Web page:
I recently stumbled upon this statement published by the UK digital services department. It beautifully expresses the principles that any design project should follow.
I followed this advice for years before I knew that it has been sanctioned by the crown!
- ” The design process must start with identifying and thinking about real user needs … and we should remember that what users ask for is not always what they need. “
Taken from the individual site owner’s perspective this means that the content, structure and appearance of the site should be crafted to address the site visitor’s needs and expectations first. Having a sense of the “profile” of the anticipated visitor and tailoring the message to suit that type of user.
- “If someone else is doing it — link to it … we should concentrate on the irreducible core. “
This principle should be taken in at least two ways, first that the core objectives of a project should not be sidetracked by tangential messages especially when well developed alternate resources are already available.
Secondly, PIE (“proudly invented elsewhere”) development is a time honored principle and it is good practice to recognize the value of good systems and put them to work whenever appropriate.
- ” We should understand the desire paths of how we are designing with data and use them in our designs. “
Ultimately the purpose of any form of communication is to make the desired information available in the most efficient and fluid manner possible – this cannot be done effectively with sample or filler data.
- ” Making something look simple is easy; making something simple to use is much harder — especially when the underlying systems are complex — but that’s what we should be doing. “
Website layout should be more like the design of a gallery space than the composition of a painting, since like a gallery the content will be subject to change and the site visitors will be moving through the content in a manner of their own choosing.
- ” The best way to build effective services is to start small and iterate wildly. Release Minimum Viable Products … adding features and refinements based on feedback from real users.
This not only has to do with user interaction but also with the availability of content – many projects stall when there is not a plan to develop the content in stages
- ” Accessible design is good design. We should build a product that’s as inclusive, legible and readable as possible. … we shouldn’t be afraid of the obvious … “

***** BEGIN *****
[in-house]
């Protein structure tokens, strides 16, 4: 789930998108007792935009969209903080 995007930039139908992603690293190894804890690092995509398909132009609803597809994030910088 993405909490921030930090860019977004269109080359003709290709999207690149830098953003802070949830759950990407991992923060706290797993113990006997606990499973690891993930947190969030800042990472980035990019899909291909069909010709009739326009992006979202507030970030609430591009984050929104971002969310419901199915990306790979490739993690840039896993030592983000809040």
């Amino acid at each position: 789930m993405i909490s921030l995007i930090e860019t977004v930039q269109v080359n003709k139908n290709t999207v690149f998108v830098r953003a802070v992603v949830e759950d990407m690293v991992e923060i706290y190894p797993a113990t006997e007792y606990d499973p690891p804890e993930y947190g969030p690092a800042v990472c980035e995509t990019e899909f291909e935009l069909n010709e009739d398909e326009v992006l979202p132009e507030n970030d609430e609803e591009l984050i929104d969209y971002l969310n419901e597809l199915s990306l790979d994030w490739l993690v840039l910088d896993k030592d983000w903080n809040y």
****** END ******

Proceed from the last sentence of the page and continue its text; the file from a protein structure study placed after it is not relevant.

An accessible site is also a site that moves easily from device to device. Ornate embellishments often detract from the user experience
- ” We’re not designing for a screen, we’re designing for people. We need to think hard about the context in which they’re using our services. … “
A page is not a static picture it is a container for information that is best received if it is easy to access. Design should serve the needs of the user over all other things.
- ” Our service doesn’t begin and end at our website … to design for that, even if we can’t control it … “
Visitors arrive at websites via a variety of paths and do not always arrive or seek the “home” page. Rather than try to inhibit that experience we should strive to facilitate the visitors path to the information sought and to clearly express recommended actions that can be taken
- ” Wherever possible we should use the same language and the same design patterns … when this isn’t possible, we should make sure our underlying approach is consistent. “
It is important to recognize that users seek a use paradigm with a website and there is an inverse relationship between how often this paradigm is changed and a site’s ease of use. Clear layout and typological conventions are a good thing.
- “Share code, share designs, share ideas, share intentions, share failures. The more eyes there are on a service the better it gets “
Working in the world of open source systems is inherently superior to proprietary environments since code is under consistent review and improvement